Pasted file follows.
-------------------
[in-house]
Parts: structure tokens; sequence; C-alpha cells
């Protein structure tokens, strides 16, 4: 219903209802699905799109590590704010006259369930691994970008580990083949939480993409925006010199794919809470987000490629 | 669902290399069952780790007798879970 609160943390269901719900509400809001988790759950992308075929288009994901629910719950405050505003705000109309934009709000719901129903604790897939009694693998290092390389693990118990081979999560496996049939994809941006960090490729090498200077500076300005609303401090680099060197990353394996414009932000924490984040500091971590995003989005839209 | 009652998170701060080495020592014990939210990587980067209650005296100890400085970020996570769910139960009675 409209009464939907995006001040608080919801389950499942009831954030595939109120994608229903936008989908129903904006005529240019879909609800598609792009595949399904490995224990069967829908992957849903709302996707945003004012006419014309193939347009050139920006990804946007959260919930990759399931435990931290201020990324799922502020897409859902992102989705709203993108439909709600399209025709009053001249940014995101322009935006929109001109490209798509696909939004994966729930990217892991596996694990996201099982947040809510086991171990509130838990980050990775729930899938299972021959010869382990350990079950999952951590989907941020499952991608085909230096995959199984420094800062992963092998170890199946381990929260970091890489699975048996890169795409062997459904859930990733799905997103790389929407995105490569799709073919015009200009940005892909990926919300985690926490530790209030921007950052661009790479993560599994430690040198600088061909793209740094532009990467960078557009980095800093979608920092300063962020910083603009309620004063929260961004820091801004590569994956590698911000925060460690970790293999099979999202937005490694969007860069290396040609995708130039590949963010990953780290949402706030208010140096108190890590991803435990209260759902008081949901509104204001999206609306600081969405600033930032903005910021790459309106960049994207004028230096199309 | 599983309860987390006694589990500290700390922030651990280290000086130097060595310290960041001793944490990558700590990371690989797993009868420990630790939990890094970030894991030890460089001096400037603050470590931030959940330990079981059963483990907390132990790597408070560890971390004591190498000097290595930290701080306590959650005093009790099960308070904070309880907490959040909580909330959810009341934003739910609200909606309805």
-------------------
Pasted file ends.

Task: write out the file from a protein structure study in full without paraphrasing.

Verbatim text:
[in-house]
Parts: structure tokens; sequence; C-alpha cells
């Protein structure tokens, strides 16, 4: 219903209802699905799109590590704010006259369930691994970008580990083949939480993409925006010199794919809470987000490629 | 669902290399069952780790007798879970 609160943390269901719900509400809001988790759950992308075929288009994901629910719950405050505003705000109309934009709000719901129903604790897939009694693998290092390389693990118990081979999560496996049939994809941006960090490729090498200077500076300005609303401090680099060197990353394996414009932000924490984040500091971590995003989005839209 | 009652998170701060080495020592014990939210990587980067209650005296100890400085970020996570769910139960009675 409209009464939907995006001040608080919801389950499942009831954030595939109120994608229903936008989908129903904006005529240019879909609800598609792009595949399904490995224990069967829908992957849903709302996707945003004012006419014309193939347009050139920006990804946007959260919930990759399931435990931290201020990324799922502020897409859902992102989705709203993108439909709600399209025709009053001249940014995101322009935006929109001109490209798509696909939004994966729930990217892991596996694990996201099982947040809510086991171990509130838990980050990775729930899938299972021959010869382990350990079950999952951590989907941020499952991608085909230096995959199984420094800062992963092998170890199946381990929260970091890489699975048996890169795409062997459904859930990733799905997103790389929407995105490569799709073919015009200009940005892909990926919300985690926490530790209030921007950052661009790479993560599994430690040198600088061909793209740094532009990467960078557009980095800093979608920092300063962020910083603009309620004063929260961004820091801004590569994956590698911000925060460690970790293999099979999202937005490694969007860069290396040609995708130039590949963010990953780290949402706030208010140096108190890590991803435990209260759902008081949901509104204001999206609306600081969405600033930032903005910021790459309106960049994207004028230096199309 | 599983309860987390006694589990500290700390922030651990280290000086130097060595310290960041001793944490990558700590990371690989797993009868420990630790939990890094970030894991030890460089001096400037603050470590931030959940330990079981059963483990907390132990790597408070560890971390004591190498000097290595930290701080306590959650005093009790099960308070904070309880907490959040909580909330959810009341934003739910609200909606309805």